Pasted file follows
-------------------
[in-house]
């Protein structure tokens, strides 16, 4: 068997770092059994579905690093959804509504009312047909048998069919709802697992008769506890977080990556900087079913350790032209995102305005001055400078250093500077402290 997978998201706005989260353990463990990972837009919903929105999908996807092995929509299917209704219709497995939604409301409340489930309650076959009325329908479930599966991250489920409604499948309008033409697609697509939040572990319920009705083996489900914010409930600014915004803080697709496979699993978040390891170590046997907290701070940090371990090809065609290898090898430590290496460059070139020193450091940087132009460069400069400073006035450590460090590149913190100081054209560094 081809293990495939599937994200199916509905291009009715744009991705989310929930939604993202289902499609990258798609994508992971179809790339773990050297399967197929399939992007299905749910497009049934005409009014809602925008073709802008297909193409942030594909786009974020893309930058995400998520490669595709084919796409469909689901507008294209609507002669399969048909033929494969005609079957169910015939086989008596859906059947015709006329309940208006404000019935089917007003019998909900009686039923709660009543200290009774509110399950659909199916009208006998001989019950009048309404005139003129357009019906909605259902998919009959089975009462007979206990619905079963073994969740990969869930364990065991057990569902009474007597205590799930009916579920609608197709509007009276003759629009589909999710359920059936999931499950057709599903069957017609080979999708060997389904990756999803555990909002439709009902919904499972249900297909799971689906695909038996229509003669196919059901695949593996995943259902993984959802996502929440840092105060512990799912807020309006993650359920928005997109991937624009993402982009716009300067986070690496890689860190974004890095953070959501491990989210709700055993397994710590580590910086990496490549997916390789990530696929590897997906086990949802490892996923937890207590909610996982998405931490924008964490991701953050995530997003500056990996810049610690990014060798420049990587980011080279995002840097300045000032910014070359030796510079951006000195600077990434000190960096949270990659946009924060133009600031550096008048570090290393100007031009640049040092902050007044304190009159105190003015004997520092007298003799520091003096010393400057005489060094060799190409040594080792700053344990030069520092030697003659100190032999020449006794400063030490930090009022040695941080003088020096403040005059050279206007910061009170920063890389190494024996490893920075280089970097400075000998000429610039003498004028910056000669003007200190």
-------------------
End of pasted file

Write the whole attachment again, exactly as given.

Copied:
[in-house]
């Protein structure tokens, strides 16, 4: 068997770092059994579905690093959804509504009312047909048998069919709802697992008769506890977080990556900087079913350790032209995102305005001055400078250093500077402290 997978998201706005989260353990463990990972837009919903929105999908996807092995929509299917209704219709497995939604409301409340489930309650076959009325329908479930599966991250489920409604499948309008033409697609697509939040572990319920009705083996489900914010409930600014915004803080697709496979699993978040390891170590046997907290701070940090371990090809065609290898090898430590290496460059070139020193450091940087132009460069400069400073006035450590460090590149913190100081054209560094 081809293990495939599937994200199916509905291009009715744009991705989310929930939604993202289902499609990258798609994508992971179809790339773990050297399967197929399939992007299905749910497009049934005409009014809602925008073709802008297909193409942030594909786009974020893309930058995400998520490669595709084919796409469909689901507008294209609507002669399969048909033929494969005609079957169910015939086989008596859906059947015709006329309940208006404000019935089917007003019998909900009686039923709660009543200290009774509110399950659909199916009208006998001989019950009048309404005139003129357009019906909605259902998919009959089975009462007979206990619905079963073994969740990969869930364990065991057990569902009474007597205590799930009916579920609608197709509007009276003759629009589909999710359920059936999931499950057709599903069957017609080979999708060997389904990756999803555990909002439709009902919904499972249900297909799971689906695909038996229509003669196919059901695949593996995943259902993984959802996502929440840092105060512990799912807020309006993650359920928005997109991937624009993402982009716009300067986070690496890689860190974004890095953070959501491990989210709700055993397994710590580590910086990496490549997916390789990530696929590897997906086990949802490892996923937890207590909610996982998405931490924008964490991701953050995530997003500056990996810049610690990014060798420049990587980011080279995002840097300045000032910014070359030796510079951006000195600077990434000190960096949270990659946009924060133009600031550096008048570090290393100007031009640049040092902050007044304190009159105190003015004997520092007298003799520091003096010393400057005489060094060799190409040594080792700053344990030069520092030697003659100190032999020449006794400063030490930090009022040695941080003088020096403040005059050279206007910061009170920063890389190494024996490893920075280089970097400075000998000429610039003498004028910056000669003007200190």